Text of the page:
Work to clean up Livingston has been so successful it has led to an increase in fly-tipping, it has been claimed, with households now dumping rubbish knowing it will be picked up by the council.
Instead of going to the council’s recycling depot at Oakbank, people are dumping at sites in Craigshill and Dedridge – at some points less than a mile from the depot.
The father-of-two, originally from Livingston, rushed to help the woman after her baby fell from her arms due to extreme exhaustion on the final flight from Afghanistan, shortly after the ISIS-K explosion that killed 170.
And they are adding to problems already created by “unscrupulous” businesses charging for waste disposal and then simply dumping it
“We have become a victim of our own success here,” Countryside manager Andy Johnston told Livingston South local area committee.
“There are hotspots. People know that if fly-tipping is reported it will be cleared up by the council in 48 hours so some are just taking stuff there rather than to a recycling centre.”
Clean-up staff have tried a variety of methods, including cameras, to trap the tippers, but without much success. When it’s obvious one place has become too “ hot” fly-tippers move on to another.
And the council are now pushing for a change in the law to help them issue fines to fly-tippers and get the problem under control.
There were just four Fixed Penalty Notices issued in Livingston South for Fly tipping and one for littering for the period of 1 April 2021 – 30 June 2021.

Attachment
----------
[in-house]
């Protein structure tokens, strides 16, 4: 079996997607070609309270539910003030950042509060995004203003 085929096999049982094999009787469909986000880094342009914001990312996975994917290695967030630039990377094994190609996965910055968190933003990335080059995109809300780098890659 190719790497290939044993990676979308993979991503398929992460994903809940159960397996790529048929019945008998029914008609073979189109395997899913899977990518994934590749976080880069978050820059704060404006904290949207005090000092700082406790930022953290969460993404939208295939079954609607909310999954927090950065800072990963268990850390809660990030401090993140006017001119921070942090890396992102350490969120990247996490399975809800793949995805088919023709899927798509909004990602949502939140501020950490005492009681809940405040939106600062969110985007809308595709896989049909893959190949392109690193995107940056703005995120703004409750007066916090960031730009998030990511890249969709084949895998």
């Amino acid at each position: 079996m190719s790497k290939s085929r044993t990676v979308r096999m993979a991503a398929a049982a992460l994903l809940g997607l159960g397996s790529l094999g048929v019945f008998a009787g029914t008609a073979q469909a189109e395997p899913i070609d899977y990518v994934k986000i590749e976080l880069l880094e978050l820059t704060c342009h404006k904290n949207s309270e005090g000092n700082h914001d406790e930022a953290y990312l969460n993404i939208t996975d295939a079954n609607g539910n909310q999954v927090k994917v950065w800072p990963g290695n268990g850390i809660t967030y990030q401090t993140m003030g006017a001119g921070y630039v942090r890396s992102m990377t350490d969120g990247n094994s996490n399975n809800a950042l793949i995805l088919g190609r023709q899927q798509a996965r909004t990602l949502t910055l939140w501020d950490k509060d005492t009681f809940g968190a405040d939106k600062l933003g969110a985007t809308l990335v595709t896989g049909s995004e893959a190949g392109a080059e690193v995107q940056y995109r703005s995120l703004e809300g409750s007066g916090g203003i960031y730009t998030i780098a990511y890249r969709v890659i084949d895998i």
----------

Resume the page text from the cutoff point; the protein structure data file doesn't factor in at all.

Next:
The council is working with the police rural crime teams and also pushing with other local authorities to make it easier to issue fines.
At the moment the council has to produce two pieces of evidence that the rubbish came from a certain individual to issue penalties. It is campaigning for that to be reduced to one piece of evidence needed to pursue .
Asked by Councillor Moira Shemilt for the causes of fly-tipping, Mr Johnston reiterated his message about “white van man”- unscrupulous dumpers taking money from householders with promises of proper disposal then dumping on roadsides.
Mr Johnston again urged householders to check licences of anyone collecting rubbish.
He also pointed to the huge profits and the growth of criminal involvement in fly-tipping. Where police can link tipping to criminal activity the potential fine rises from £200 to up to £40,000.
West Lothian currently has issued a £20,000 fine but this has been appealed and continues through the legal process.
The council has already been running social media campaigns against fly-tipping and, while the surge seen last year has mostly not been increased this year the costs remain huge, at around £54,000 a quarter to clean up across the county.
Asked by Councillor Shemilt if the council could make a dent in the fly-tipping problem, Mr Johnston said: “There’s a lot going on in the background. I don’t know how huge a dent we can make in it. Where people can make a lot of money or criminal gangs can make money- it’s hard to thwart, but we’ll certainly give it a good try.
The update came as four more staff were recruited to help clear fly-tipping and cope with the demands on the service by the army of volunteer litter pickers who scour the county- now filling hundreds of bags every week.
On that good news story for the council Mr Johnston said: “We wouldn’t have managed without their help and their support is greatly appreciated by the service.”
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